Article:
A television programme about the second law of thermodynamics

CP Snow must be doing cartwheels in his grave. The BBC has made a beautiful, intelligent film about the second law of thermodynamics. You only have until Tuesday 30th Oct* to catch it on iPlayer and you should.

Presented by Prof. Jim Al Khalili, the first episode of Order and Disorder is devoted to the slippery concept of Energy. Tracking through history Al Khalili tells the tale of how the emergence of the all-conquering steam engine focused the minds of scientists on the question of how heat was being converted to do useful work and collided inevitably with the even more abstruse notion of entropy.

As I watched, my excitement and admiration grew because the programme steadfastly refused to shy away from the difficulty of the topic. It held its nerve to explore the discovery that entropy emerges naturally from the fact that the universe is made of atoms. I have never seen the subject unfurled so adroitly before.



Better yet, this is a beautiful film. Too often science on TV is ill-served by the visual nature of the medium. The subject becomes subservient to the images used, too many of them being a wrong and therefore distracting choice, or worse — clichés. Here instead there was an artful unity of the visuals and the science. The film includes a visit to the Crossness steam pumping station in south east London, where the camera pans lovingly over the decorative detail that the Victorians lavished on their cathedral of power. There is very good use of computer graphics to illustrate the dispersion of heat through atomic motion and a sequence of great fun and originality in which Al Khalili sketches out an equation on entropy using a hairdryer. But my favourite shot is of condensation dribbling blackened tracks from a statement of Boltzmann’s entropy equation, written there moments before in marker pen.

Regular readers of this blog will know I am a fan of thermodynamics (and atoms). Like CP Snow, I wish that more people might share this enthusiasm and, thanks to Order and Disorder, they can.

I hope the BBC might leave it on iPlayer permanently.


*Update 07-04-14: The second episode, which discusses information — the flipside of entropy — is just as good. At present both episodes can be found on YouTube; click for ep1 and ep2 (not sure how long these links will last).

This entry was posted in History of Science, Science & Media, TV review and tagged , , , . Bookmark the permalink.

13 Responses to A television programme about the second law of thermodynamics

  1. Steve Caplan says:


    Sounds like a great program, and I was truly disappointed to see the following notice when trying to pull it up: “We do not currently support BBC iPlayer outside the United Kingdom.”

    Any advice on how to overcome this? I’d love to watch it with my kids…

  2. Richard Van Noorden says:

    A very elegiac and artful programme. Lovely stuff – I do wonder what someone who had never heard of energy and entropy would take from it. Far better than any other science programme on the BBC, I thought. I’m looking forward to the next one in the series on information – which I’ve always been slightly baffled by (perhaps because I was never taught it at university, unlike entropy).

    • David Howey says:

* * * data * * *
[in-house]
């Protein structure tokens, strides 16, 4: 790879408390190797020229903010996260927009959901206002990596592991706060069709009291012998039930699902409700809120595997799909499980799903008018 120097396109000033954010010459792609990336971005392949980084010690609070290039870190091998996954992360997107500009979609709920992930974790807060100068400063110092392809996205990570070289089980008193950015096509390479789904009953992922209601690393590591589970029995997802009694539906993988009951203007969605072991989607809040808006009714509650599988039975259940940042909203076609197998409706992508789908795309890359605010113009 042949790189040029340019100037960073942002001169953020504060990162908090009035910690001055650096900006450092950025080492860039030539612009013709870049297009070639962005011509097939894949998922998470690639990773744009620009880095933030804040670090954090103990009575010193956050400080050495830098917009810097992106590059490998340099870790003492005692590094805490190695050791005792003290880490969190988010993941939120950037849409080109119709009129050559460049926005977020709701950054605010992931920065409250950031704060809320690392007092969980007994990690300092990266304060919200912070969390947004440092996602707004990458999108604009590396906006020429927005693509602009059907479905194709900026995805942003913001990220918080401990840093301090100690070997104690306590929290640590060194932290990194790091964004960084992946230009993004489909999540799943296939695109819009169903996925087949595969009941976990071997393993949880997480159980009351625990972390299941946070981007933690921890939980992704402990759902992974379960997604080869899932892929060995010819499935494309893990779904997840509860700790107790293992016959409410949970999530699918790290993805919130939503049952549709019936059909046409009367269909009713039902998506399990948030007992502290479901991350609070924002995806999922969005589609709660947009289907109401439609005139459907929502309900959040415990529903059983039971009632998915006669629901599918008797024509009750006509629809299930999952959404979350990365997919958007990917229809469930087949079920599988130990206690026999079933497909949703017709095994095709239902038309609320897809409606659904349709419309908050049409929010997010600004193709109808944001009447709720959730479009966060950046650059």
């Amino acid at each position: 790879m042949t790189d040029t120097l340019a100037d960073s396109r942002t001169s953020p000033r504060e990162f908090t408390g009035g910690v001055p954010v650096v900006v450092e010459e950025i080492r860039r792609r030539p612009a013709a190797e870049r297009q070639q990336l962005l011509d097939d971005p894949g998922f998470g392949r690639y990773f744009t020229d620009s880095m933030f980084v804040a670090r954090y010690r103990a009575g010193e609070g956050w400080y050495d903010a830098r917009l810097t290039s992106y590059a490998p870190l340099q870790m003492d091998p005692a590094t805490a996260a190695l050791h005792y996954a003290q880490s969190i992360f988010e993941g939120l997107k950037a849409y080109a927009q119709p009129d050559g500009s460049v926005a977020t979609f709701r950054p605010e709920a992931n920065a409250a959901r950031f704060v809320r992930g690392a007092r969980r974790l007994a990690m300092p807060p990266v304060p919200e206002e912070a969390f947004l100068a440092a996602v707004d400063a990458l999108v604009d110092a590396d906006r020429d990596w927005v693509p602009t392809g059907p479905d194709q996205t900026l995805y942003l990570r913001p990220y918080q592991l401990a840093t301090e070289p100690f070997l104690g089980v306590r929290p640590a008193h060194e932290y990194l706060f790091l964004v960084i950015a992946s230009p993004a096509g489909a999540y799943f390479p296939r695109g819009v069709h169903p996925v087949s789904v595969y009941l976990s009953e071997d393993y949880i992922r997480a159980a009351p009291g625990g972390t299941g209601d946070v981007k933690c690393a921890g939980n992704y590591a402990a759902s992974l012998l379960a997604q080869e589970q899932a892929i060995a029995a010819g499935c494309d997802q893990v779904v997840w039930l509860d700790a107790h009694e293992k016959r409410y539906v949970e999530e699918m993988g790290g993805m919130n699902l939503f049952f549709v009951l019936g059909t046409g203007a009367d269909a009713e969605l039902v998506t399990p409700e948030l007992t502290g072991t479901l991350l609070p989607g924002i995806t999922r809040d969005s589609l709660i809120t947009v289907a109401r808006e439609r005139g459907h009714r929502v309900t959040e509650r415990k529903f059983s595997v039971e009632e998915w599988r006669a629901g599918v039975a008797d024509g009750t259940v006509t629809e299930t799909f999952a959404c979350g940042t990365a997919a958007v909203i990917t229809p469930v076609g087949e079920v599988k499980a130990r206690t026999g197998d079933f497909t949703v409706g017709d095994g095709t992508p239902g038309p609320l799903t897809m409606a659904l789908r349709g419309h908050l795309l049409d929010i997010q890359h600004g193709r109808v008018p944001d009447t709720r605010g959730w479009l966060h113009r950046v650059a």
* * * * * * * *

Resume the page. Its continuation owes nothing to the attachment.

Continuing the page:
Oooh – I’m glad there’s on information. Nice. You may know this, but information and entropy are quite intimately linked (look up ‘Maxwell’s demon’). Also check out MacKay’s wonderful book on information theory http://www.inference.phy.cam.ac.uk/itprnn/book.html – available as pdf.

      • Richard Van Noorden says:

        Thanks David. Yes, I’ve gathered they’re linked, but have never quite been able to straighten out the concepts in my head. I”ll try Mackay’s book. Slowly.

        • Grant says:

          There some work in bioinformatics that links that two, too, as you might expect. Tom Schneider probably has some (very old) articles about this on-line somewhere. I read this stuff as an undergrad just as I was getting sucked into what is now called bioinformatics! ;-)

      • PL Hayes says:

        “You may know this, but information and entropy are quite intimately linked…”

        Yes, and it’s amazing how much confusion and misunderstanding there has been (and still is) about this and other matters of probability, information and entropy:

        “There is a school of thought which militantly rejects all attempts to point out the close relation between entropy and information, claiming that such considerations have nothing to do with energy; or even that they would make entropy ‘subjective’ and it could therefore could have nothing to do with experimental facts at all.” ( http://bayes.wustl.edu/etj/articles/gibbs.paradox.pdf )

        And, speaking of wonderful books… http://geocalc.clas.asu.edu/html/Inferential.html

  3. Graham Steel says:

    On the topic of watching BBC programmes on iPlayer and viewing BBC content (and much more) generally, please refer to the middle section of this archived version of I post I published last year:- http://scienceseeker.org/blog/2011/08/05/repository-fringe-2011-review/ ;-)

  4. Dan says:

    An excellent effort, of course as pointed out in the program itself, even perfection atrophies due to entropy,minor issue but the music composer seemed to have copied most diegetic music from a horror film, made it harder to concentrate, also the BBC may not have stored on iPlayer this program as they’d then have to delete an ‘entertainment’,and we all know how complex deletion is as a process after watching the information episode.

    • Stephen says:

      I have to say I didn’t notice the music being distracting, but now that you’ve pointed it out, it’ll probably distract me the next time… ;-)

  5. Pingback: Year | Reciprocal Space